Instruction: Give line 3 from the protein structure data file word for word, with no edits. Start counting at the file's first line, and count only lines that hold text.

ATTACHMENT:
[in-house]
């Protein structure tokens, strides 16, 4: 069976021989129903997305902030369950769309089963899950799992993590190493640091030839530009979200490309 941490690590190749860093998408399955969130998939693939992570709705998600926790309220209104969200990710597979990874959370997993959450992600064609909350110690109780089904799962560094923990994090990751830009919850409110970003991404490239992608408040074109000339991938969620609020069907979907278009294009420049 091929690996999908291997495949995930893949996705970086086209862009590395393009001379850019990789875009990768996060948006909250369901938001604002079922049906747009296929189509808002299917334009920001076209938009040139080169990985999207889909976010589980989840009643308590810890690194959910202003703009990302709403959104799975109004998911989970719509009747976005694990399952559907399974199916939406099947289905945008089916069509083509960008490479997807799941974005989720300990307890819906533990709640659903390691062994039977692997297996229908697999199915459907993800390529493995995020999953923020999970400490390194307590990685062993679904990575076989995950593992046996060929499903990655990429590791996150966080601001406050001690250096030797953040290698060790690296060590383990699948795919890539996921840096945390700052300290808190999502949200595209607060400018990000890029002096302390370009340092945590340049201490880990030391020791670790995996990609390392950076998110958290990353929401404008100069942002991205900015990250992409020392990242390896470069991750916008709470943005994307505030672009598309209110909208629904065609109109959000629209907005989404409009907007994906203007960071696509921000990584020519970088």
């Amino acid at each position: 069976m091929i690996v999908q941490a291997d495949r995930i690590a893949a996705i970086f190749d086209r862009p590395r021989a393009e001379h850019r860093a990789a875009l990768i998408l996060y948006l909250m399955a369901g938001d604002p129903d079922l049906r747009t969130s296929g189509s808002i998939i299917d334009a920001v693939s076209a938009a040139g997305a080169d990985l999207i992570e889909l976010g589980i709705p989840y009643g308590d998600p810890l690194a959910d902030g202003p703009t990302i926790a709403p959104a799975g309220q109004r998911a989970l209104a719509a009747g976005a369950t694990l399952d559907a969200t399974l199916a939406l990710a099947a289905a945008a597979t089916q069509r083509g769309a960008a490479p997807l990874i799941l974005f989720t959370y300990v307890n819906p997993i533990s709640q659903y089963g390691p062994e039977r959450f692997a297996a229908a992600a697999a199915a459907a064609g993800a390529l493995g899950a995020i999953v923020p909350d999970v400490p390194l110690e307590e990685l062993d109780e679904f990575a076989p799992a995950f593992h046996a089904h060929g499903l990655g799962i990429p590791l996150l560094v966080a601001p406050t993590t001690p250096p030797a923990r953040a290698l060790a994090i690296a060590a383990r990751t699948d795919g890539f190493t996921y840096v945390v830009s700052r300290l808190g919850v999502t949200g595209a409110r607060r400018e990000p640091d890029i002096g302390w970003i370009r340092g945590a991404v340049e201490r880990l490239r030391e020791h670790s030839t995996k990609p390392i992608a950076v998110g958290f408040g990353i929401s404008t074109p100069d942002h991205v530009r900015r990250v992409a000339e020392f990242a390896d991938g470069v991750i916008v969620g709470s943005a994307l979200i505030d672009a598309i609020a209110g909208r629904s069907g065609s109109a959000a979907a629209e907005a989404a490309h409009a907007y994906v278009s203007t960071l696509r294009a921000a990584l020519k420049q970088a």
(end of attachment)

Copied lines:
């Amino acid at each position: 069976m091929i690996v999908q941490a291997d495949r995930i690590a893949a996705i970086f190749d086209r862009p590395r021989a393009e001379h850019r860093a990789a875009l990768i998408l996060y948006l909250m399955a369901g938001d604002p129903d079922l049906r747009t969130s296929g189509s808002i998939i299917d334009a920001v693939s076209a938009a040139g997305a080169d990985l999207i992570e889909l976010g589980i709705p989840y009643g308590d998600p810890l690194a959910d902030g202003p703009t990302i926790a709403p959104a799975g309220q109004r998911a989970l209104a719509a009747g976005a369950t694990l399952d559907a969200t399974l199916a939406l990710a099947a289905a945008a597979t089916q069509r083509g769309a960008a490479p997807l990874i799941l974005f989720t959370y300990v307890n819906p997993i533990s709640q659903y089963g390691p062994e039977r959450f692997a297996a229908a992600a697999a199915a459907a064609g993800a390529l493995g899950a995020i999953v923020p909350d999970v400490p390194l110690e307590e990685l062993d109780e679904f990575a076989p799992a995950f593992h046996a089904h060929g499903l990655g799962i990429p590791l996150l560094v966080a601001p406050t993590t001690p250096p030797a923990r953040a290698l060790a994090i690296a060590a383990r990751t699948d795919g890539f190493t996921y840096v945390v830009s700052r300290l808190g919850v999502t949200g595209a409110r607060r400018e990000p640091d890029i002096g302390w970003i370009r340092g945590a991404v340049e201490r880990l490239r030391e020791h670790s030839t995996k990609p390392i992608a950076v998110g958290f408040g990353i929401s404008t074109p100069d942002h991205v530009r900015r990250v992409a000339e020392f990242a390896d991938g470069v991750i916008v969620g709470s943005a994307l979200i505030d672009a598309i609020a209110g909208r629904s069907g065609s109109a959000a979907a629209e907005a989404a490309h409009a907007y994906v278009s203007t960071l696509r294009a921000a990584l020519k420049q970088a």